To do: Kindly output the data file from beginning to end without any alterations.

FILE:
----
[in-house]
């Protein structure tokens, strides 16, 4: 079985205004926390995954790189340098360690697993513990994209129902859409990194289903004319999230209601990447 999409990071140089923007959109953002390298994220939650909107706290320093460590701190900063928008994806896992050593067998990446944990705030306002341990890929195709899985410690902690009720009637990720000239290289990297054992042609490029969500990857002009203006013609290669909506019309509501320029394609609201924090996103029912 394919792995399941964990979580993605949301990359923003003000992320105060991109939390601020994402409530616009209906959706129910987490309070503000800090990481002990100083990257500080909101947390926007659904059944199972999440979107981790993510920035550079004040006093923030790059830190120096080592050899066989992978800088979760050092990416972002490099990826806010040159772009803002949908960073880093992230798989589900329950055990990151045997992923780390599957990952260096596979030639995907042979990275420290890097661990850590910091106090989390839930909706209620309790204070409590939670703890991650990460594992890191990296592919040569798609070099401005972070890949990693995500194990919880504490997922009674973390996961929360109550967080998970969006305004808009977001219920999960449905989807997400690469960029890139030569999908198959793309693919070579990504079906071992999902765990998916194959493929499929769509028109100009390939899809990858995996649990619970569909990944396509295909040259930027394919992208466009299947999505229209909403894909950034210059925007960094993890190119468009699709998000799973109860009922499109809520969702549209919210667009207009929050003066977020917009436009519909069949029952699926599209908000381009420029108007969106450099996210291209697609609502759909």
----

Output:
[in-house]
């Protein structure tokens, strides 16, 4: 079985205004926390995954790189340098360690697993513990994209129902859409990194289903004319999230209601990447 999409990071140089923007959109953002390298994220939650909107706290320093460590701190900063928008994806896992050593067998990446944990705030306002341990890929195709899985410690902690009720009637990720000239290289990297054992042609490029969500990857002009203006013609290669909506019309509501320029394609609201924090996103029912 394919792995399941964990979580993605949301990359923003003000992320105060991109939390601020994402409530616009209906959706129910987490309070503000800090990481002990100083990257500080909101947390926007659904059944199972999440979107981790993510920035550079004040006093923030790059830190120096080592050899066989992978800088979760050092990416972002490099990826806010040159772009803002949908960073880093992230798989589900329950055990990151045997992923780390599957990952260096596979030639995907042979990275420290890097661990850590910091106090989390839930909706209620309790204070409590939670703890991650990460594992890191990296592919040569798609070099401005972070890949990693995500194990919880504490997922009674973390996961929360109550967080998970969006305004808009977001219920999960449905989807997400690469960029890139030569999908198959793309693919070579990504079906071992999902765990998916194959493929499929769509028109100009390939899809990858995996649990619970569909990944396509295909040259930027394919992208466009299947999505229209909403894909950034210059925007960094993890190119468009699709998000799973109860009922499109809520969702549209919210667009207009929050003066977020917009436009519909069949029952699926599209908000381009420029108007969106450099996210291209697609609502759909």